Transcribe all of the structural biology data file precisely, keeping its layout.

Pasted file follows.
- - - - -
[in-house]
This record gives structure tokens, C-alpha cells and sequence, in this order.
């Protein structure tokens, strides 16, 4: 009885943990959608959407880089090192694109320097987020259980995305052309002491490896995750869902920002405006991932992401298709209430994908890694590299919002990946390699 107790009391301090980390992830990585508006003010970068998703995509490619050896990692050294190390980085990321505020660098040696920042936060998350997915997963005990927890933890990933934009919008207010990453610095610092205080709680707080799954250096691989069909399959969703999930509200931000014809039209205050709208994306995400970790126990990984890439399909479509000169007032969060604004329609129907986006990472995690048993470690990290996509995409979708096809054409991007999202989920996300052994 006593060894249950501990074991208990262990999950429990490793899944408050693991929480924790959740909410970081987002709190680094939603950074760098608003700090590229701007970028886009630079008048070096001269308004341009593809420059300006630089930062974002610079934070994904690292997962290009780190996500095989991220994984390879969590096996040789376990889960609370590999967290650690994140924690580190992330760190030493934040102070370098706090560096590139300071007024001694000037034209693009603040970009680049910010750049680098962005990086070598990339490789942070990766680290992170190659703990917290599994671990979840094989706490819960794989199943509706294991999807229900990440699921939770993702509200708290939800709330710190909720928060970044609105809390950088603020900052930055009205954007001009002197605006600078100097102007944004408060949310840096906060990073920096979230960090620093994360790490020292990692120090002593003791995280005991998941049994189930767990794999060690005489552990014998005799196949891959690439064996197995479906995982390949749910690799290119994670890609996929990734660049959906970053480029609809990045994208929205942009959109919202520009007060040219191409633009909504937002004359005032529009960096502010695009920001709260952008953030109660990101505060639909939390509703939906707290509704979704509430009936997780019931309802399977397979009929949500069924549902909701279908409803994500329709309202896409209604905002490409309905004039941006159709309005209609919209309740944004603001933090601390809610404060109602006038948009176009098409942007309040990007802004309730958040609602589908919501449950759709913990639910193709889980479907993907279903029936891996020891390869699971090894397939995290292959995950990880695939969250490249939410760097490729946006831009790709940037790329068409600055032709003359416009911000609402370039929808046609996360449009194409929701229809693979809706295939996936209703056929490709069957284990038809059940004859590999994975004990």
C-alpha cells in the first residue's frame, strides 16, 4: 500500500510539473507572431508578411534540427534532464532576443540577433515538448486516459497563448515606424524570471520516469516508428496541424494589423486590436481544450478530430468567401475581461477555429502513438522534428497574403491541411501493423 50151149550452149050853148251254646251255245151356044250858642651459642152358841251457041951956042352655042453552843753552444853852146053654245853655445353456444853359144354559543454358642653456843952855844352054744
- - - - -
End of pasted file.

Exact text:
[in-house]
This record gives structure tokens, C-alpha cells and sequence, in this order.
């Protein structure tokens, strides 16, 4: 009885943990959608959407880089090192694109320097987020259980995305052309002491490896995750869902920002405006991932992401298709209430994908890694590299919002990946390699 107790009391301090980390992830990585508006003010970068998703995509490619050896990692050294190390980085990321505020660098040696920042936060998350997915997963005990927890933890990933934009919008207010990453610095610092205080709680707080799954250096691989069909399959969703999930509200931000014809039209205050709208994306995400970790126990990984890439399909479509000169007032969060604004329609129907986006990472995690048993470690990290996509995409979708096809054409991007999202989920996300052994 006593060894249950501990074991208990262990999950429990490793899944408050693991929480924790959740909410970081987002709190680094939603950074760098608003700090590229701007970028886009630079008048070096001269308004341009593809420059300006630089930062974002610079934070994904690292997962290009780190996500095989991220994984390879969590096996040789376990889960609370590999967290650690994140924690580190992330760190030493934040102070370098706090560096590139300071007024001694000037034209693009603040970009680049910010750049680098962005990086070598990339490789942070990766680290992170190659703990917290599994671990979840094989706490819960794989199943509706294991999807229900990440699921939770993702509200708290939800709330710190909720928060970044609105809390950088603020900052930055009205954007001009002197605006600078100097102007944004408060949310840096906060990073920096979230960090620093994360790490020292990692120090002593003791995280005991998941049994189930767990794999060690005489552990014998005799196949891959690439064996197995479906995982390949749910690799290119994670890609996929990734660049959906970053480029609809990045994208929205942009959109919202520009007060040219191409633009909504937002004359005032529009960096502010695009920001709260952008953030109660990101505060639909939390509703939906707290509704979704509430009936997780019931309802399977397979009929949500069924549902909701279908409803994500329709309202896409209604905002490409309905004039941006159709309005209609919209309740944004603001933090601390809610404060109602006038948009176009098409942007309040990007802004309730958040609602589908919501449950759709913990639910193709889980479907993907279903029936891996020891390869699971090894397939995290292959995950990880695939969250490249939410760097490729946006831009790709940037790329068409600055032709003359416009911000609402370039929808046609996360449009194409929701229809693979809706295939996936209703056929490709069957284990038809059940004859590999994975004990």
C-alpha cells in the first residue's frame, strides 16, 4: 500500500510539473507572431508578411534540427534532464532576443540577433515538448486516459497563448515606424524570471520516469516508428496541424494589423486590436481544450478530430468567401475581461477555429502513438522534428497574403491541411501493423 50151149550452149050853148251254646251255245151356044250858642651459642152358841251457041951956042352655042453552843753552444853852146053654245853655445353456444853359144354559543454358642653456843952855844352054744